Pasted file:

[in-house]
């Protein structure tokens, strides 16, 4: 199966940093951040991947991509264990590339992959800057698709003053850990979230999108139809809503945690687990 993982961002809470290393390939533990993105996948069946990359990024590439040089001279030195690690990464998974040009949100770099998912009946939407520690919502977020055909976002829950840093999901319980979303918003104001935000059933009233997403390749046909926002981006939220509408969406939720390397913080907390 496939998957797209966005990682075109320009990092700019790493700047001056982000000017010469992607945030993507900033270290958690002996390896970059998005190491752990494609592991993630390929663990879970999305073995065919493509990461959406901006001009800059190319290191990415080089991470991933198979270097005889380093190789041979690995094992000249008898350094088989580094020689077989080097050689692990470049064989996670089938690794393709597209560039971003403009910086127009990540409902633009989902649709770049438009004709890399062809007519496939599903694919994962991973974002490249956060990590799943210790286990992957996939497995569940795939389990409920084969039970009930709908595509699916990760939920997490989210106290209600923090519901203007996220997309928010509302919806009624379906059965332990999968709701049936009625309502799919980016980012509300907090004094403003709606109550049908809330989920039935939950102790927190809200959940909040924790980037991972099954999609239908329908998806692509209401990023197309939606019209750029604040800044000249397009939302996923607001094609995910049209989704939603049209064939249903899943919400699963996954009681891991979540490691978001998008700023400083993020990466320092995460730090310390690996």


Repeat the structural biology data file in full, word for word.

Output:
[in-house]
């Protein structure tokens, strides 16, 4: 199966940093951040991947991509264990590339992959800057698709003053850990979230999108139809809503945690687990 993982961002809470290393390939533990993105996948069946990359990024590439040089001279030195690690990464998974040009949100770099998912009946939407520690919502977020055909976002829950840093999901319980979303918003104001935000059933009233997403390749046909926002981006939220509408969406939720390397913080907390 496939998957797209966005990682075109320009990092700019790493700047001056982000000017010469992607945030993507900033270290958690002996390896970059998005190491752990494609592991993630390929663990879970999305073995065919493509990461959406901006001009800059190319290191990415080089991470991933198979270097005889380093190789041979690995094992000249008898350094088989580094020689077989080097050689692990470049064989996670089938690794393709597209560039971003403009910086127009990540409902633009989902649709770049438009004709890399062809007519496939599903694919994962991973974002490249956060990590799943210790286990992957996939497995569940795939389990409920084969039970009930709908595509699916990760939920997490989210106290209600923090519901203007996220997309928010509302919806009624379906059965332990999968709701049936009625309502799919980016980012509300907090004094403003709606109550049908809330989920039935939950102790927190809200959940909040924790980037991972099954999609239908329908998806692509209401990023197309939606019209750029604040800044000249397009939302996923607001094609995910049209989704939603049209064939249903899943919400699963996954009681891991979540490691978001998008700023400083993020990466320092995460730090310390690996």